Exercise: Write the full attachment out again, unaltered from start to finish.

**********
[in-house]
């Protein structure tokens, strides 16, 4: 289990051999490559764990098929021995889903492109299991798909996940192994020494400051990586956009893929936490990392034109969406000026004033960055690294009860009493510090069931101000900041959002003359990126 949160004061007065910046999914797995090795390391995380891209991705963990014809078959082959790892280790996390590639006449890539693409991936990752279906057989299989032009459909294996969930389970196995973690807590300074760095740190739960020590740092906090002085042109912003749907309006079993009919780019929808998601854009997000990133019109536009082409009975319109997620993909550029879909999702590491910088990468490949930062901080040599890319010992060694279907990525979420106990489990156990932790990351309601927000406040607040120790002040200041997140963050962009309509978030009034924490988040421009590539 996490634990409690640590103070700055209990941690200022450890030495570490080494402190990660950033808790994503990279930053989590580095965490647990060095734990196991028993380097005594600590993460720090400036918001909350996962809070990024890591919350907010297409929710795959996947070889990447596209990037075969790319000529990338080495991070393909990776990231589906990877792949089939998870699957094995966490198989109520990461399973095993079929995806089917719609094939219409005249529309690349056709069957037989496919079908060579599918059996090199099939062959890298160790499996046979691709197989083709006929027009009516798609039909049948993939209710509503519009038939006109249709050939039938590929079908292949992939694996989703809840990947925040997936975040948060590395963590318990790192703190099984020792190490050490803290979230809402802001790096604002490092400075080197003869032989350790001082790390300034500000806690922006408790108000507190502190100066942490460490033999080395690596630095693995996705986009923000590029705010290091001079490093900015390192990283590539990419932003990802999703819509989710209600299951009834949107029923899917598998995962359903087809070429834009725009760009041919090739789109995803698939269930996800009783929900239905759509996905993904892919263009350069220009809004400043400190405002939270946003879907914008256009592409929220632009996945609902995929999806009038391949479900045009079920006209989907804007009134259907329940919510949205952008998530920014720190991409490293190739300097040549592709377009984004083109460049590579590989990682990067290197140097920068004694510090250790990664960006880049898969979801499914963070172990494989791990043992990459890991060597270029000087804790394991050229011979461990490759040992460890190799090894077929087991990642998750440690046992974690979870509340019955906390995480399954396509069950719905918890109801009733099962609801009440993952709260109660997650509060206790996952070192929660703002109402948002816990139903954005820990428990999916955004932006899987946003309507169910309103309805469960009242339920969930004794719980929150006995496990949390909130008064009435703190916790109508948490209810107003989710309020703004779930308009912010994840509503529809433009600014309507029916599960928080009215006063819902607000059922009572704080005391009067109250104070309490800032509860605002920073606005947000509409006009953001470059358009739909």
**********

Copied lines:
[in-house]
């Protein structure tokens, strides 16, 4: 289990051999490559764990098929021995889903492109299991798909996940192994020494400051990586956009893929936490990392034109969406000026004033960055690294009860009493510090069931101000900041959002003359990126 949160004061007065910046999914797995090795390391995380891209991705963990014809078959082959790892280790996390590639006449890539693409991936990752279906057989299989032009459909294996969930389970196995973690807590300074760095740190739960020590740092906090002085042109912003749907309006079993009919780019929808998601854009997000990133019109536009082409009975319109997620993909550029879909999702590491910088990468490949930062901080040599890319010992060694279907990525979420106990489990156990932790990351309601927000406040607040120790002040200041997140963050962009309509978030009034924490988040421009590539 996490634990409690640590103070700055209990941690200022450890030495570490080494402190990660950033808790994503990279930053989590580095965490647990060095734990196991028993380097005594600590993460720090400036918001909350996962809070990024890591919350907010297409929710795959996947070889990447596209990037075969790319000529990338080495991070393909990776990231589906990877792949089939998870699957094995966490198989109520990461399973095993079929995806089917719609094939219409005249529309690349056709069957037989496919079908060579599918059996090199099939062959890298160790499996046979691709197989083709006929027009009516798609039909049948993939209710509503519009038939006109249709050939039938590929079908292949992939694996989703809840990947925040997936975040948060590395963590318990790192703190099984020792190490050490803290979230809402802001790096604002490092400075080197003869032989350790001082790390300034500000806690922006408790108000507190502190100066942490460490033999080395690596630095693995996705986009923000590029705010290091001079490093900015390192990283590539990419932003990802999703819509989710209600299951009834949107029923899917598998995962359903087809070429834009725009760009041919090739789109995803698939269930996800009783929900239905759509996905993904892919263009350069220009809004400043400190405002939270946003879907914008256009592409929220632009996945609902995929999806009038391949479900045009079920006209989907804007009134259907329940919510949205952008998530920014720190991409490293190739300097040549592709377009984004083109460049590579590989990682990067290197140097920068004694510090250790990664960006880049898969979801499914963070172990494989791990043992990459890991060597270029000087804790394991050229011979461990490759040992460890190799090894077929087991990642998750440690046992974690979870509340019955906390995480399954396509069950719905918890109801009733099962609801009440993952709260109660997650509060206790996952070192929660703002109402948002816990139903954005820990428990999916955004932006899987946003309507169910309103309805469960009242339920969930004794719980929150006995496990949390909130008064009435703190916790109508948490209810107003989710309020703004779930308009912010994840509503529809433009600014309507029916599960928080009215006063819902607000059922009572704080005391009067109250104070309490800032509860605002920073606005947000509409006009953001470059358009739909």